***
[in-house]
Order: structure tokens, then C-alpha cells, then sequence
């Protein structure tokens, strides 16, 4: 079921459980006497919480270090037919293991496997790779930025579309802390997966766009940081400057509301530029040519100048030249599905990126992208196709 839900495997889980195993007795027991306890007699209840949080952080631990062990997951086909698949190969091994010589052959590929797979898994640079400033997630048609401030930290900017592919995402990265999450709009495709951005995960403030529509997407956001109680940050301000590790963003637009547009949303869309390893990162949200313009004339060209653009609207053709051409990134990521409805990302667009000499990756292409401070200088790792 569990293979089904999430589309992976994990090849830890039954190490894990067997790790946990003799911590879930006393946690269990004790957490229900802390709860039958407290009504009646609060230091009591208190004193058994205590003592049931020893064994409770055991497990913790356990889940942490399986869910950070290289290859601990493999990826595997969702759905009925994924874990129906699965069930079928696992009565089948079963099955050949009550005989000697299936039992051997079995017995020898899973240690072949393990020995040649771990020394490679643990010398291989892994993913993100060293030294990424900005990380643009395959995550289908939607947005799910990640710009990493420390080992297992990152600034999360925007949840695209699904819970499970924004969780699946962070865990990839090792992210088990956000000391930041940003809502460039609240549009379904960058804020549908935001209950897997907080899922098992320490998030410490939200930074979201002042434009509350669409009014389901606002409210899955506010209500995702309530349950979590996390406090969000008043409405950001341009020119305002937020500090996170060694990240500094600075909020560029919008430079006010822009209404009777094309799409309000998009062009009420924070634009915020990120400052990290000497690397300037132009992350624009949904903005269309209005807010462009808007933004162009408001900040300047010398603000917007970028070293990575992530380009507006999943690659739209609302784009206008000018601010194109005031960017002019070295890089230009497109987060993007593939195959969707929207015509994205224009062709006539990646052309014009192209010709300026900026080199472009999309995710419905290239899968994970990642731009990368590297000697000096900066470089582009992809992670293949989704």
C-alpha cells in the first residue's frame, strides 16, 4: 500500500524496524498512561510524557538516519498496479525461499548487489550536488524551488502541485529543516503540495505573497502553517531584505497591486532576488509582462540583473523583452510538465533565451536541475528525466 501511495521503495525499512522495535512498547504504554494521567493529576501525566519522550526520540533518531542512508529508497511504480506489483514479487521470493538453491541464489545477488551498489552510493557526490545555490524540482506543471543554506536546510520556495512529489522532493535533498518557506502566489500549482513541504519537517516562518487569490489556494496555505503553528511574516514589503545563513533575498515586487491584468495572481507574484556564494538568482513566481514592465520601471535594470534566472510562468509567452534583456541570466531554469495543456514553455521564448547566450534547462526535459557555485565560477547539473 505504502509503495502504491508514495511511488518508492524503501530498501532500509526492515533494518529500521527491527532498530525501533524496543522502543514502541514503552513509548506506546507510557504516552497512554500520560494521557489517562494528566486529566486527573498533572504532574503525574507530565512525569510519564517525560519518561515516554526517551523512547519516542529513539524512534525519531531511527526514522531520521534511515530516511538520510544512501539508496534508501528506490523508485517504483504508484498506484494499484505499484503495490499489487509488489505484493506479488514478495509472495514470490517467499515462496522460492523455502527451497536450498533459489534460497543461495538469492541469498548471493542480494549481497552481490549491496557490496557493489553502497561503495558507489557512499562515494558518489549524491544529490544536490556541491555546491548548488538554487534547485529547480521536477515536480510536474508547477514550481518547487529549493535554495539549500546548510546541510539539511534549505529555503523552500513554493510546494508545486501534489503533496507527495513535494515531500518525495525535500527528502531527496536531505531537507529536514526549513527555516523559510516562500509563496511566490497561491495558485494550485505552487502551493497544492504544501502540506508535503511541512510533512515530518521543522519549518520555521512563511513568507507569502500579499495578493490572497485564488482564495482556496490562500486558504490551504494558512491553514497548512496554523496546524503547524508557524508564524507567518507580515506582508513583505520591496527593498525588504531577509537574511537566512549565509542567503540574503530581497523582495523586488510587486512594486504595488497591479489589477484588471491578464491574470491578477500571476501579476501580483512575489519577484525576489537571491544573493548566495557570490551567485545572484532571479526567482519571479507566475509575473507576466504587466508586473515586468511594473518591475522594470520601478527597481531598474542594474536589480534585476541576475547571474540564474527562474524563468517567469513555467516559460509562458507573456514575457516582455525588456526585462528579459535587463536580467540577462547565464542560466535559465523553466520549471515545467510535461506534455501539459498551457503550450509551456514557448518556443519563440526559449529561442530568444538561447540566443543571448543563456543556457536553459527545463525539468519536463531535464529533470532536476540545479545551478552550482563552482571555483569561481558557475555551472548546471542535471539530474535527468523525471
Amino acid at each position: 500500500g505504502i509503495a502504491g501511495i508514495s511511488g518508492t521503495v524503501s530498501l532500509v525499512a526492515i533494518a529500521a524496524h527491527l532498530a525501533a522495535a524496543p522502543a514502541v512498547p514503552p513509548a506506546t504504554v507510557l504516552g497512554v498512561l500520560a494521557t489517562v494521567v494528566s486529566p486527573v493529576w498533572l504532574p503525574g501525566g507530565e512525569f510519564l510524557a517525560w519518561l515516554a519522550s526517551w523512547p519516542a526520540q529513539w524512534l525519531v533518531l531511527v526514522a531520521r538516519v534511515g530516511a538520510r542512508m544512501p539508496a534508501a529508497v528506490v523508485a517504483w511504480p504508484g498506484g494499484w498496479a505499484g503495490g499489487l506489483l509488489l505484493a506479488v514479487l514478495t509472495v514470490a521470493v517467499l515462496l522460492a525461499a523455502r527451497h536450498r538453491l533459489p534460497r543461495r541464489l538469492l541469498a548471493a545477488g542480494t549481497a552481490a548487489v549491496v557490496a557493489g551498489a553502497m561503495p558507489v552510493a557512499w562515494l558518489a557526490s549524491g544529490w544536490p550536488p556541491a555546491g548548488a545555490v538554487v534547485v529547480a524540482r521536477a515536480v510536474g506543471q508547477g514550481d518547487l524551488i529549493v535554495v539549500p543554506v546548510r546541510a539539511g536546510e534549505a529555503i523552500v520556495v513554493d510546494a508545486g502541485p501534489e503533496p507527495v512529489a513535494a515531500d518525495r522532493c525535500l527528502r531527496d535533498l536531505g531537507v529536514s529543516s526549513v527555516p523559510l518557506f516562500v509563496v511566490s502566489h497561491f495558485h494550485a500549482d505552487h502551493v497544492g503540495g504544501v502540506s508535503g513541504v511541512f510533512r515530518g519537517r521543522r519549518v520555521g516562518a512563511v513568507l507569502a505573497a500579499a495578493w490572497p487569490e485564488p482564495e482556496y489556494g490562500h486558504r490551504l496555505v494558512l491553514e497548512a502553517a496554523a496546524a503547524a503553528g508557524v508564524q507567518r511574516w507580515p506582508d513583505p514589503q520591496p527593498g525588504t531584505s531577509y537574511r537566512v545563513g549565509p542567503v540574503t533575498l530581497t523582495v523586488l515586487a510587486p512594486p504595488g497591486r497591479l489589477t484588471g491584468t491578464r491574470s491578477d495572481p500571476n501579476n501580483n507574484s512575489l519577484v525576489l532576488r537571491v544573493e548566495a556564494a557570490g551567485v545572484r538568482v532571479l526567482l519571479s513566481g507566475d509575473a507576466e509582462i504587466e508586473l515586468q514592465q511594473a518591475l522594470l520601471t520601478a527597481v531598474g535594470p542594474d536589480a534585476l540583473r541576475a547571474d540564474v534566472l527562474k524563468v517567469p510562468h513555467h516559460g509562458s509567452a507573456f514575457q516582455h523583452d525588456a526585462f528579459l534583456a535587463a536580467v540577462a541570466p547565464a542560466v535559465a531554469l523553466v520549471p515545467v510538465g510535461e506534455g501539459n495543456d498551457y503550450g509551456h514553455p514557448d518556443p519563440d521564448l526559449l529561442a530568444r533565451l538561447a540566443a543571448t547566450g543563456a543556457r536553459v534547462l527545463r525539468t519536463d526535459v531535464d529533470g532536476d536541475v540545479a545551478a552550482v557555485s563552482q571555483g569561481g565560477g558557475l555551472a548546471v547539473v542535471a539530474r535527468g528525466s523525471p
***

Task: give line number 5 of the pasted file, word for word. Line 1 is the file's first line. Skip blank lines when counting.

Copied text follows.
Amino acid at each position: 500500500g505504502i509503495a502504491g501511495i508514495s511511488g518508492t521503495v524503501s530498501l532500509v525499512a526492515i533494518a529500521a524496524h527491527l532498530a525501533a522495535a524496543p522502543a514502541v512498547p514503552p513509548a506506546t504504554v507510557l504516552g497512554v498512561l500520560a494521557t489517562v494521567v494528566s486529566p486527573v493529576w498533572l504532574p503525574g501525566g507530565e512525569f510519564l510524557a517525560w519518561l515516554a519522550s526517551w523512547p519516542a526520540q529513539w524512534l525519531v533518531l531511527v526514522a531520521r538516519v534511515g530516511a538520510r542512508m544512501p539508496a534508501a529508497v528506490v523508485a517504483w511504480p504508484g498506484g494499484w498496479a505499484g503495490g499489487l506489483l509488489l505484493a506479488v514479487l514478495t509472495v514470490a521470493v517467499l515462496l522460492a525461499a523455502r527451497h536450498r538453491l533459489p534460497r543461495r541464489l538469492l541469498a548471493a545477488g542480494t549481497a552481490a548487489v549491496v557490496a557493489g551498489a553502497m561503495p558507489v552510493a557512499w562515494l558518489a557526490s549524491g544529490w544536490p550536488p556541491a555546491g548548488a545555490v538554487v534547485v529547480a524540482r521536477a515536480v510536474g506543471q508547477g514550481d518547487l524551488i529549493v535554495v539549500p543554506v546548510r546541510a539539511g536546510e534549505a529555503i523552500v520556495v513554493d510546494a508545486g502541485p501534489e503533496p507527495v512529489a513535494a515531500d518525495r522532493c525535500l527528502r531527496d535533498l536531505g531537507v529536514s529543516s526549513v527555516p523559510l518557506f516562500v509563496v511566490s502566489h497561491f495558485h494550485a500549482d505552487h502551493v497544492g503540495g504544501v502540506s508535503g513541504v511541512f510533512r515530518g519537517r521543522r519549518v520555521g516562518a512563511v513568507l507569502a505573497a500579499a495578493w490572497p487569490e485564488p482564495e482556496y489556494g490562500h486558504r490551504l496555505v494558512l491553514e497548512a502553517a496554523a496546524a503547524a503553528g508557524v508564524q507567518r511574516w507580515p506582508d513583505p514589503q520591496p527593498g525588504t531584505s531577509y537574511r537566512v545563513g549565509p542567503v540574503t533575498l530581497t523582495v523586488l515586487a510587486p512594486p504595488g497591486r497591479l489589477t484588471g491584468t491578464r491574470s491578477d495572481p500571476n501579476n501580483n507574484s512575489l519577484v525576489l532576488r537571491v544573493e548566495a556564494a557570490g551567485v545572484r538568482v532571479l526567482l519571479s513566481g507566475d509575473a507576466e509582462i504587466e508586473l515586468q514592465q511594473a518591475l522594470l520601471t520601478a527597481v531598474g535594470p542594474d536589480a534585476l540583473r541576475a547571474d540564474v534566472l527562474k524563468v517567469p510562468h513555467h516559460g509562458s509567452a507573456f514575457q516582455h523583452d525588456a526585462f528579459l534583456a535587463a536580467v540577462a541570466p547565464a542560466v535559465a531554469l523553466v520549471p515545467v510538465g510535461e506534455g501539459n495543456d498551457y503550450g509551456h514553455p514557448d518556443p519563440d521564448l526559449l529561442a530568444r533565451l538561447a540566443a543571448t547566450g543563456a543556457r536553459v534547462l527545463r525539468t519536463d526535459v531535464d529533470g532536476d536541475v540545479a545551478a552550482v557555485s563552482q571555483g569561481g565560477g558557475l555551472a548546471v547539473v542535471a539530474r535527468g528525466s523525471p